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Best First Book?

TimWTimW
edited March 2012 in Gypsy Picking Posts: 16
I have just started playing GJ--working with John Jorgenson's first book. I feel like I need more guidance on right hand technique (my focus right now has been more on rhythm and getting la pompe going than lead as I figure this is a faster route in being able to play with others). Would you recommend starting with Gypsy Picking or Gypsy Rhythm? Thanks!
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Comments

  • BluesBop HarryBluesBop Harry Mexico city, MexicoVirtuoso
    Posts: 1,379
    Gypsy picking book and The art of accompaniment DVD are my suggestions for starting out... After that... Gypsy Rhythm book and Technique and improvisation DVDs along with gypsy fire book are the most effective route I've found... Throw in Gonzalo Bergara's "How i learned" and you'll have a great foundation.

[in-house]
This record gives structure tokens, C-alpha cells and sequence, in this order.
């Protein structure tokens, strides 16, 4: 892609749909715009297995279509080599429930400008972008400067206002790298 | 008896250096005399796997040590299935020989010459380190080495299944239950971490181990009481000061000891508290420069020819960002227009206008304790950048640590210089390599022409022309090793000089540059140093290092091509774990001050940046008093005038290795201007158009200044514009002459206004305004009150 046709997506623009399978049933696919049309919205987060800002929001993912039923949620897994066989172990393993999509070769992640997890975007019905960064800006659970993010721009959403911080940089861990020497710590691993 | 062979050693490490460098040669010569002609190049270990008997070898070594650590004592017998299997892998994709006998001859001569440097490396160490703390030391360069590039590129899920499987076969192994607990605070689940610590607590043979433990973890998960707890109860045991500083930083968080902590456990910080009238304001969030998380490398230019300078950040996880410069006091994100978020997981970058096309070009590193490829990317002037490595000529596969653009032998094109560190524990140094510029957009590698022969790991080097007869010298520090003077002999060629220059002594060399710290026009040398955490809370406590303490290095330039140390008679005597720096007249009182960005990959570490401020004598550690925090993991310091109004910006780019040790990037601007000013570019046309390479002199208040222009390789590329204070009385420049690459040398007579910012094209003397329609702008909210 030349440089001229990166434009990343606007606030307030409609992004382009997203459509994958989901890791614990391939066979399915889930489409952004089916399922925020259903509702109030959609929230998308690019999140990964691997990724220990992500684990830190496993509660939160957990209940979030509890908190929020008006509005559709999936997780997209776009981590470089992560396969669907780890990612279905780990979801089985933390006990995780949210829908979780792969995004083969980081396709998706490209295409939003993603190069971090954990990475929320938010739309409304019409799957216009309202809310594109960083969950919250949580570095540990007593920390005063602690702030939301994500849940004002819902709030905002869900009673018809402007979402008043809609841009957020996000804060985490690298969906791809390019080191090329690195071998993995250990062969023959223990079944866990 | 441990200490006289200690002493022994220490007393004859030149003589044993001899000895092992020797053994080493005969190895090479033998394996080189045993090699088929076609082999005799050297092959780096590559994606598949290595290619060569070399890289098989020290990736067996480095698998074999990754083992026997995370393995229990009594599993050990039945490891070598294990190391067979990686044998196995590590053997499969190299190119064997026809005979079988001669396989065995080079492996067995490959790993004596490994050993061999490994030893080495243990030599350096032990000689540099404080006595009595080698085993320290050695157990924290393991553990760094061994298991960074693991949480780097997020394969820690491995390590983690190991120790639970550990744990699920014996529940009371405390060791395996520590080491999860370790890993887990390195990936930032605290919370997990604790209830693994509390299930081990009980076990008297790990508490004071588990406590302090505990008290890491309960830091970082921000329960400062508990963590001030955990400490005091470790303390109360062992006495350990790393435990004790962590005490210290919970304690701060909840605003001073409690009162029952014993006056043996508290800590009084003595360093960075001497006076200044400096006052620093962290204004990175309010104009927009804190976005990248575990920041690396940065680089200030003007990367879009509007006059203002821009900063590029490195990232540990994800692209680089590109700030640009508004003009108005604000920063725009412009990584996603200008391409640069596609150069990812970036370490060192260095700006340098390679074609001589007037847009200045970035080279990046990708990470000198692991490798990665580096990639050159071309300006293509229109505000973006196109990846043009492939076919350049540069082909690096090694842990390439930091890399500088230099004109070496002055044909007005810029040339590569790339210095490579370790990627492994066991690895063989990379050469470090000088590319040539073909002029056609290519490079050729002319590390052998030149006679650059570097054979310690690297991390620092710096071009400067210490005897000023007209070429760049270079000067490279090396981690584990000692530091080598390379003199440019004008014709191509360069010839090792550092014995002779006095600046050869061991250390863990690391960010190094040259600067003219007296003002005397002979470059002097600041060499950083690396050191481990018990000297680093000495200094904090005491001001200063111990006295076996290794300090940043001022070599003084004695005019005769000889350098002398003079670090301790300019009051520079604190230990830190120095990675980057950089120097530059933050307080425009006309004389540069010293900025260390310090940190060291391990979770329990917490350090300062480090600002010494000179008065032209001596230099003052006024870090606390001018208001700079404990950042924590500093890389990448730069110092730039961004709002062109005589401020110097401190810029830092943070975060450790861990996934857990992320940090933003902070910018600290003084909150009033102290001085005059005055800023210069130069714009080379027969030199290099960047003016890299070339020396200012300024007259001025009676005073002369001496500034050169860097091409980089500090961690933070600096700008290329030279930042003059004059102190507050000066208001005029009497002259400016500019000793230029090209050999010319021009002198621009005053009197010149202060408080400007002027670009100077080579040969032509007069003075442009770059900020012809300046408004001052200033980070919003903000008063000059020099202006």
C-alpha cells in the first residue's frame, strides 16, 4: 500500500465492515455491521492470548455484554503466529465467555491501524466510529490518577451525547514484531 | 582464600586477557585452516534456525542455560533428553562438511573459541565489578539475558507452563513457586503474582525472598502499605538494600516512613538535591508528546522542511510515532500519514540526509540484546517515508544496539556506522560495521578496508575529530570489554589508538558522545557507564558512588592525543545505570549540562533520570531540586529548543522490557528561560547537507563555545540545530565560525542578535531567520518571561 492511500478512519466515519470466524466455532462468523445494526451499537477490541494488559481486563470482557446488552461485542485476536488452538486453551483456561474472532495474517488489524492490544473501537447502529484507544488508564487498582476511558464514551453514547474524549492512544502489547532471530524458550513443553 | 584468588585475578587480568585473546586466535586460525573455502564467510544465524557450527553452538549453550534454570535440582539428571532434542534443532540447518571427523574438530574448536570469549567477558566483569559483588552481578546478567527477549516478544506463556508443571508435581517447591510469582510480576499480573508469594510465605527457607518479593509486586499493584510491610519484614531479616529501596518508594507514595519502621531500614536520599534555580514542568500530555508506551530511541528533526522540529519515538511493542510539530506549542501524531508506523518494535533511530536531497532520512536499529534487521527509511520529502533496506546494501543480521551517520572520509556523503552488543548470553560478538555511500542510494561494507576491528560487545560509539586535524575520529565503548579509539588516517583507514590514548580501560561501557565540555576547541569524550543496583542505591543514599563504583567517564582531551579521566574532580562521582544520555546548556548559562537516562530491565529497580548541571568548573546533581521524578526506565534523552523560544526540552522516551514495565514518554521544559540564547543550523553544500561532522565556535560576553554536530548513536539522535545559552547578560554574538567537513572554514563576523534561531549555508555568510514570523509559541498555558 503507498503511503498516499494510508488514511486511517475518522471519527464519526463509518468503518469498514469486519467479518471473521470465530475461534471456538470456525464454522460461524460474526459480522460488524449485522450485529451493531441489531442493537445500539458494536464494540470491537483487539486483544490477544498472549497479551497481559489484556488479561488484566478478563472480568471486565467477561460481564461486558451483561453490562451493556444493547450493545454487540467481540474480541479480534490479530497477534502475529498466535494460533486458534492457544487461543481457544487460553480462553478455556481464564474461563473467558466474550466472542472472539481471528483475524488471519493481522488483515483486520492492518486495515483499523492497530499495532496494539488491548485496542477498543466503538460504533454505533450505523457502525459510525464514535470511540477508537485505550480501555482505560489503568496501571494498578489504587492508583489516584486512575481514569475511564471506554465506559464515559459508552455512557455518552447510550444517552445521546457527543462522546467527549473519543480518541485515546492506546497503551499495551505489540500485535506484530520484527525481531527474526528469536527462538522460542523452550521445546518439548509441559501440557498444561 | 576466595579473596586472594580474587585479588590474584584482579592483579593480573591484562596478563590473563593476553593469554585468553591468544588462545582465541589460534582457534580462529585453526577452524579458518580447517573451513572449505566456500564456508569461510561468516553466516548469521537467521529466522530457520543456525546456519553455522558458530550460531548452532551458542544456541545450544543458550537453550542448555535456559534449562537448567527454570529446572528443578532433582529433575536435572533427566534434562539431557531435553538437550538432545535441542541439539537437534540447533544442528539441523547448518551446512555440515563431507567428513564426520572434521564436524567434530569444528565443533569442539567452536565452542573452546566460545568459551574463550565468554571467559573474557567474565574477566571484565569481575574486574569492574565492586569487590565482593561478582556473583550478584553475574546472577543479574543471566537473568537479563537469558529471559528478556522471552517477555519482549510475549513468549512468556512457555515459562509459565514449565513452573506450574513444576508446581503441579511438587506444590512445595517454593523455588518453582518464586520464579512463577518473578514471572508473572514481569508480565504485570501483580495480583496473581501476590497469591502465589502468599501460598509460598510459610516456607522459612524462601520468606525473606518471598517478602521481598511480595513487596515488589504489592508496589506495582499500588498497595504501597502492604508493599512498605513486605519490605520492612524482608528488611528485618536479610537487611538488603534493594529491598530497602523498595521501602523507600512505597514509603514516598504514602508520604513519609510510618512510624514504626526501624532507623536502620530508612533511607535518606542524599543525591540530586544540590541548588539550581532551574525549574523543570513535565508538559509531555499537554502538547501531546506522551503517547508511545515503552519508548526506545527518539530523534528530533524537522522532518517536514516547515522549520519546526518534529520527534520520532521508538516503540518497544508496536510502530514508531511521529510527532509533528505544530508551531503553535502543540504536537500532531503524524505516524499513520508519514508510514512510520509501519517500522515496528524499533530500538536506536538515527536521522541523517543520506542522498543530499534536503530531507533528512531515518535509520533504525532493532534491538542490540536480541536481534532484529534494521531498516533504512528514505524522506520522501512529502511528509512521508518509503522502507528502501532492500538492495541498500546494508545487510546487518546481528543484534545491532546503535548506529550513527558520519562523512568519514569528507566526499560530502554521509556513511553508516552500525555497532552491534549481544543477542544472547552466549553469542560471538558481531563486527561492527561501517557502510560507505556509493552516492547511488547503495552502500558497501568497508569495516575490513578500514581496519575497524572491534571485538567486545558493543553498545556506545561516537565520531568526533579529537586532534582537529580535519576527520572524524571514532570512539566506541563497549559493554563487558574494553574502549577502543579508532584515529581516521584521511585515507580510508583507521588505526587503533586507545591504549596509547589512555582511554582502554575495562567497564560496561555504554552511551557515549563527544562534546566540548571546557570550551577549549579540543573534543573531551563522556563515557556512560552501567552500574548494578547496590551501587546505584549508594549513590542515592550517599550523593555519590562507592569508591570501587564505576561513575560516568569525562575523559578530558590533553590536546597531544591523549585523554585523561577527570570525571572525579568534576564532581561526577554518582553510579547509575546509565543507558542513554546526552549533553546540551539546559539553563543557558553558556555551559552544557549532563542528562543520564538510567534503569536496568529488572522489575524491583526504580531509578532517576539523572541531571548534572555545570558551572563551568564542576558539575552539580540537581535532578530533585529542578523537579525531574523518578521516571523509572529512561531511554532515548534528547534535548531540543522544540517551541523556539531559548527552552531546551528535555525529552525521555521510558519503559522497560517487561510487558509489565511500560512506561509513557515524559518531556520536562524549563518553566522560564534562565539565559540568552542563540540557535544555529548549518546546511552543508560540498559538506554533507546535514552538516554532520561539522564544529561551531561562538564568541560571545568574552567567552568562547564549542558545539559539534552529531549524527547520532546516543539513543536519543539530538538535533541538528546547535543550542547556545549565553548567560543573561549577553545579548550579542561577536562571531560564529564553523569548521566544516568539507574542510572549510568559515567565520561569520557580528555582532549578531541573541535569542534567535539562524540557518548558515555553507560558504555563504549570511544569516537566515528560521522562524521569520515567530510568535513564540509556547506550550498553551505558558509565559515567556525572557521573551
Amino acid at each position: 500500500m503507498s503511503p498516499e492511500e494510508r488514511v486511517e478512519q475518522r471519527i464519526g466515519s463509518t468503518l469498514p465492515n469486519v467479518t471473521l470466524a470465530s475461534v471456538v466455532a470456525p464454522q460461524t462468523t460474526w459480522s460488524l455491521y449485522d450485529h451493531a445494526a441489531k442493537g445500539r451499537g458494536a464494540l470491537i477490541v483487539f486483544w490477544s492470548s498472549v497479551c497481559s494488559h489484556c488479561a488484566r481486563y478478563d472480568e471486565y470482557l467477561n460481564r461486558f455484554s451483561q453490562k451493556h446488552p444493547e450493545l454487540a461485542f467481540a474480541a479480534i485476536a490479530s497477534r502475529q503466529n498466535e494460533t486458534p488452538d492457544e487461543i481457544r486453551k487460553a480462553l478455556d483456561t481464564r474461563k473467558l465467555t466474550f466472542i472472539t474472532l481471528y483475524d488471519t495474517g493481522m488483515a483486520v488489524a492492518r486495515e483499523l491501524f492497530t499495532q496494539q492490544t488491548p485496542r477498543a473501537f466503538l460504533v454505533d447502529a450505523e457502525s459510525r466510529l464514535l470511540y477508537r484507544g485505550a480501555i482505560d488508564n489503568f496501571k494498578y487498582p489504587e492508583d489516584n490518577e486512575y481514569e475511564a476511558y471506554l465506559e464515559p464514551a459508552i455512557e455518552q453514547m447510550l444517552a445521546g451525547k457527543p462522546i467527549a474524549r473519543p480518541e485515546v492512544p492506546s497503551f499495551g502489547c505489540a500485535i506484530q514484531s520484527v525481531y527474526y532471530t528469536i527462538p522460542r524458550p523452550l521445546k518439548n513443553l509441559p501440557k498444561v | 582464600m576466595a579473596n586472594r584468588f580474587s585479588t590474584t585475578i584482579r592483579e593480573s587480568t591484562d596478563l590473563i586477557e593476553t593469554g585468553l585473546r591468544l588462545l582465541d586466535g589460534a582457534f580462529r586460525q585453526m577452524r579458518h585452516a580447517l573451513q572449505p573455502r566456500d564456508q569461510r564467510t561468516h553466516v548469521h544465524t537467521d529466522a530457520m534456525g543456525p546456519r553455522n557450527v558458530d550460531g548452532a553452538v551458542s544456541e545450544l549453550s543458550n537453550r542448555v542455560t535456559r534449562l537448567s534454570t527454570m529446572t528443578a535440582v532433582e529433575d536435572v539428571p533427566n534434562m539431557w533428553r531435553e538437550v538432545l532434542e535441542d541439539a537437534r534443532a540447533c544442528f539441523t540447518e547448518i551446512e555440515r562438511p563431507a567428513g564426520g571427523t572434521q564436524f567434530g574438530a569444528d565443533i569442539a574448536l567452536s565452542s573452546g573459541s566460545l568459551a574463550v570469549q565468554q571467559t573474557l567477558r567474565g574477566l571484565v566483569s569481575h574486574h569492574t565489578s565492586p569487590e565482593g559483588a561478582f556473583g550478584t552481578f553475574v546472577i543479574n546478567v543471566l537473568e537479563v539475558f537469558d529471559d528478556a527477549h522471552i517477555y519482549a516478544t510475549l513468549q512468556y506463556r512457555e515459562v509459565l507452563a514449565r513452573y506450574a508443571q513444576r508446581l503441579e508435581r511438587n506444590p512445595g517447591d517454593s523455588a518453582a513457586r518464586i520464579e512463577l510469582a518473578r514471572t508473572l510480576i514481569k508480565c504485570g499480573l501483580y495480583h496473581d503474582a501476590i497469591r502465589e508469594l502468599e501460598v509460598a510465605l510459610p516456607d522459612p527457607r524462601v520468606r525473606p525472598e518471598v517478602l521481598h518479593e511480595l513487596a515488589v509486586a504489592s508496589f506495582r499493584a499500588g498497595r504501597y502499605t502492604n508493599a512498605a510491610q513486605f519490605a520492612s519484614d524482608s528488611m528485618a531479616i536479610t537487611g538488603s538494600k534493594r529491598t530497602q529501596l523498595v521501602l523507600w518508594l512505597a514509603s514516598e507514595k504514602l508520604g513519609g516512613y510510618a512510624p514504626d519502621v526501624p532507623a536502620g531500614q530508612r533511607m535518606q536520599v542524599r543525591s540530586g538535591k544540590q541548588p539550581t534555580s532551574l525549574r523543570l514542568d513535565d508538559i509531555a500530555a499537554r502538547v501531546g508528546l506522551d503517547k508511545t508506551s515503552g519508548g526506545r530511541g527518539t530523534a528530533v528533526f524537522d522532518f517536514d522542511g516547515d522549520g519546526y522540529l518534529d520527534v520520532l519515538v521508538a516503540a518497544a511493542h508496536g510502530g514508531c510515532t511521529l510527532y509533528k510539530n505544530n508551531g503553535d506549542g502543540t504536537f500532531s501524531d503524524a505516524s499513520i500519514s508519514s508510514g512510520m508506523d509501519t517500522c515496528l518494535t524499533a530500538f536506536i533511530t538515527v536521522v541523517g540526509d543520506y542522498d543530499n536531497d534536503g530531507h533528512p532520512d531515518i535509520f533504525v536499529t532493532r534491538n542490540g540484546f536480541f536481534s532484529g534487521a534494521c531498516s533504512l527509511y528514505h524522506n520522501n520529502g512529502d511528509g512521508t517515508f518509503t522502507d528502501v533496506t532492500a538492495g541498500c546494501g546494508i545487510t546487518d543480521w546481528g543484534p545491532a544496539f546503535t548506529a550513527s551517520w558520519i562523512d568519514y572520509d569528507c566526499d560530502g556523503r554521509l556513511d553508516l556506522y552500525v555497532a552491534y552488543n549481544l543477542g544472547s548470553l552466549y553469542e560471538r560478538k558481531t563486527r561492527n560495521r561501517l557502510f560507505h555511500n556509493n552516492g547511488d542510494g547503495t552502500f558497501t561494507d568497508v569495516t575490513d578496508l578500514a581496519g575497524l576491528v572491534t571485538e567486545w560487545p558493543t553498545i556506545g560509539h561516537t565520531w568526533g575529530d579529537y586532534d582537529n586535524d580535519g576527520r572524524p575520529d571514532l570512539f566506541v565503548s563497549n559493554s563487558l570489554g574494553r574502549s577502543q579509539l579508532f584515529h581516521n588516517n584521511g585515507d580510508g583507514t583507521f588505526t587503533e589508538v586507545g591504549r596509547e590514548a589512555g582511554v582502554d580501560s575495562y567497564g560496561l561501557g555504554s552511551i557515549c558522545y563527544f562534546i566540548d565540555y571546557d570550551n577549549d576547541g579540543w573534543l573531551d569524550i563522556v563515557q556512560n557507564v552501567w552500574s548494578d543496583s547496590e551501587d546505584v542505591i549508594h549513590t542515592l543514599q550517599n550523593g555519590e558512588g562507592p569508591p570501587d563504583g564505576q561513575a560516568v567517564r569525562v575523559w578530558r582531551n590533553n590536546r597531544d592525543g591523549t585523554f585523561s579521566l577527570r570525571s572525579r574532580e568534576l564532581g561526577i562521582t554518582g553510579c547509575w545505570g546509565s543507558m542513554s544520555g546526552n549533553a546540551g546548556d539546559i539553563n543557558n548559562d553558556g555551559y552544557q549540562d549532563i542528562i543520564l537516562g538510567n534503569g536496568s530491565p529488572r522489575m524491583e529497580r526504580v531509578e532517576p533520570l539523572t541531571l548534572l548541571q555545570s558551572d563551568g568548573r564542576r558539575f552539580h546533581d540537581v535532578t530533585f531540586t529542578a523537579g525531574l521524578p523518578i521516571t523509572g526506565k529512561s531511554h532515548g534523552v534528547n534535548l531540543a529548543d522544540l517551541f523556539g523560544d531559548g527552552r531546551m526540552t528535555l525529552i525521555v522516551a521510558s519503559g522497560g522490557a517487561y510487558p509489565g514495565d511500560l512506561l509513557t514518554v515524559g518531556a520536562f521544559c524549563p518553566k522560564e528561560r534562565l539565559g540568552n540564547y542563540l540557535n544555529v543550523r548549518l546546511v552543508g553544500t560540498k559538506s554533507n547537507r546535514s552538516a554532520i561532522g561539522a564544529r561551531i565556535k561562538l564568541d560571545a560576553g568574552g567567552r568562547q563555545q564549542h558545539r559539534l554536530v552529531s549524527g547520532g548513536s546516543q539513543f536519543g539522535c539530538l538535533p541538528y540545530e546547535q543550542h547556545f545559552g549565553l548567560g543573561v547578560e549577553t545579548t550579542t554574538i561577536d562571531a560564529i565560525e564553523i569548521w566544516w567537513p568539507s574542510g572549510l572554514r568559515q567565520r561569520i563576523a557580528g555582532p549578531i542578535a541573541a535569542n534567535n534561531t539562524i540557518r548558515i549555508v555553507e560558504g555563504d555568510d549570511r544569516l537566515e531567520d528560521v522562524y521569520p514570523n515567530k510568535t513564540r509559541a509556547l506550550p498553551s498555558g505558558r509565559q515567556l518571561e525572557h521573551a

Expect to spend a couple of years with that material before moving on. You'll probably keep taking Gypsy Rhythm out of it's shelf for a few decades before you can effectively apply all the stuff that's inside.

    best of luck!
  • TimWTimW
    Posts: 16
    Thanks! Does Gypsy Picking cover rhythm technique or just lead?
  • BluesBop HarryBluesBop Harry Mexico city, MexicoVirtuoso
    Posts: 1,379
    Lead...
    I think it's a good idea to work on lead even though your main priority might be rhythm...
    The art of accompaniment is the one I like for rhythm. I recommend that DVD just because it's easier to get it by watching and listening in action than reading and watching photos. But Gypsy Rhythm is a superb book with lots of info. If you can, get both
  • klaatuklaatu Nova ScotiaProdigy Rodrigo Shopis D'Artagnan, 1950s Jacques Castelluccia
    Posts: 1,665
    TimW wrote:
    Thanks! Does Gypsy Picking cover rhythm technique or just lead?